UT Southwestern testing new hybrid hearing device combining advantages of hearing aids, implants
DALLAS — April 17, 2008 — A new hybrid hearing aid/cochlear implant device designed for patients who can benefit from both is being evaluated by UT Southwestern Medical Center otolaryngologists, as part of a multisite, national study.
The cross-breed device, called the DUET Electric-Acoustic System, or EAS, is already used in Europe, but not yet approved for use in the U.S. It targets a population currently falling through the cracks — borderline cases for which hearing aids don’t adequately distinguish sounds, but for who some natural hearing remains. For these individuals, cochlear implants that entirely replace natural hearing aren’t recommended either.
Hearing aids are typically worn on the outside of the ear by people who still have some natural hearing. Cochlear implants are surgically implanted into the ear and pick up lost middle- and higher-frequency sounds. They replace lost natural hearing by digitizing electrical impulses sent to the brain via wires implanted in the ear. The brain then interprets that as sound.
Most people with hearing difficulties have one or the other device, but not both.
Initial studies on the hybrid device suggest there is a synergistic effect achieved by maintaining the natural hearing and coupling it with the cochlear implant, particularly for distinguishing speech in noisy environments. The device both amplifies low frequencies and electronically stimulates middle and high frequencies.
The implant is specifically designed with a thin electrode to occupy less space in the inner ear. It is implanted by special surgical techniques to preserve natural hearing.
“What patients can hope to get from the investigational device is a significant improvement in the ability to understand speech, especially in a noisy situation,” said Dr. Peter Roland, chairman of otolaryngology-head and neck surgery at UT Southwestern.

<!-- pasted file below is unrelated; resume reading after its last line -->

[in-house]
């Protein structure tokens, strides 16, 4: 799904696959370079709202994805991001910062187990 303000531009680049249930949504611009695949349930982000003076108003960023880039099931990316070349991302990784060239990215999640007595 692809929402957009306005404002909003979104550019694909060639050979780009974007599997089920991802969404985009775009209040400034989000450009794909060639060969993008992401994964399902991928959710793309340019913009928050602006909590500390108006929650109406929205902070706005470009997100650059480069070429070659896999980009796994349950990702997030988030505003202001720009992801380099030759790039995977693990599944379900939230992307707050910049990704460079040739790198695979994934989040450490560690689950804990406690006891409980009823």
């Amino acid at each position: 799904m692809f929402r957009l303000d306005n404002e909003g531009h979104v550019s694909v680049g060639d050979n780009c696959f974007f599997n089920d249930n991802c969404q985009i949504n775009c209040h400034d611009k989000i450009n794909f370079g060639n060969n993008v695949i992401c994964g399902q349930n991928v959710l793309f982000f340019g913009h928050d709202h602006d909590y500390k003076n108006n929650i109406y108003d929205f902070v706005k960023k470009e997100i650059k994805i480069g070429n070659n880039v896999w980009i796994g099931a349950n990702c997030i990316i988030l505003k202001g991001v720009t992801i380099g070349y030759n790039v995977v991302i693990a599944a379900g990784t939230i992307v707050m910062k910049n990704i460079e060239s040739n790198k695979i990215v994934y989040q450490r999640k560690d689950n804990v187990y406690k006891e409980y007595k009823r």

The device is made by MED-EL Corp., which conducts the initial patient screening for the trial. The device is still investigational, so all of the potential risks are not known, Dr. Roland said. The most common serious complication is loss of what hearing is left in the ear that receives the implant. The opposite ear is unaffected. Significant hearing loss has occurred in 10 percent to 15 percent of recipients to date.
UT Southwestern is among about a dozen sites participating in the national trial. UT Southwestern researchers are seeking about a dozen participants, said Dr. Roland.
Potential study participants must be at least 18 years old, have moderate sloping to severe profound hearing loss, and have had minimal results from traditional hearing aids. Patients appropriate for the study will still have some natural hearing left but find themselves struggling to understand loud speech, particularly in noisy, crowded situations, even while wearing high-quality hearing aids. The target patient has hearing loss in high frequencies, but also requires a hearing aid to boost low-frequency sound.
“We need people who are not getting enough benefit from their hearing aids to live normal lives, but who are not quite deaf enough for a regular cochlear implant,” explained Dr. Roland.
Approved study participants will be asked to provide their current hearing test results for review and will be retested if the initial results fit the profile. If approved, the new device will be implanted behind the ear during a two-hour outpatient surgery. Local participants then will have several follow-up visits at UT Southwestern to evaluate how the device is working.
Potential trial candidates can call 214-648-7151 or e-mail email@example.com.
Visit http://www.utsouthwestern.org/earnosethroat to learn more about UT Southwestern’s clinical services in otolaryngology.
Media Contact: Russell Rian
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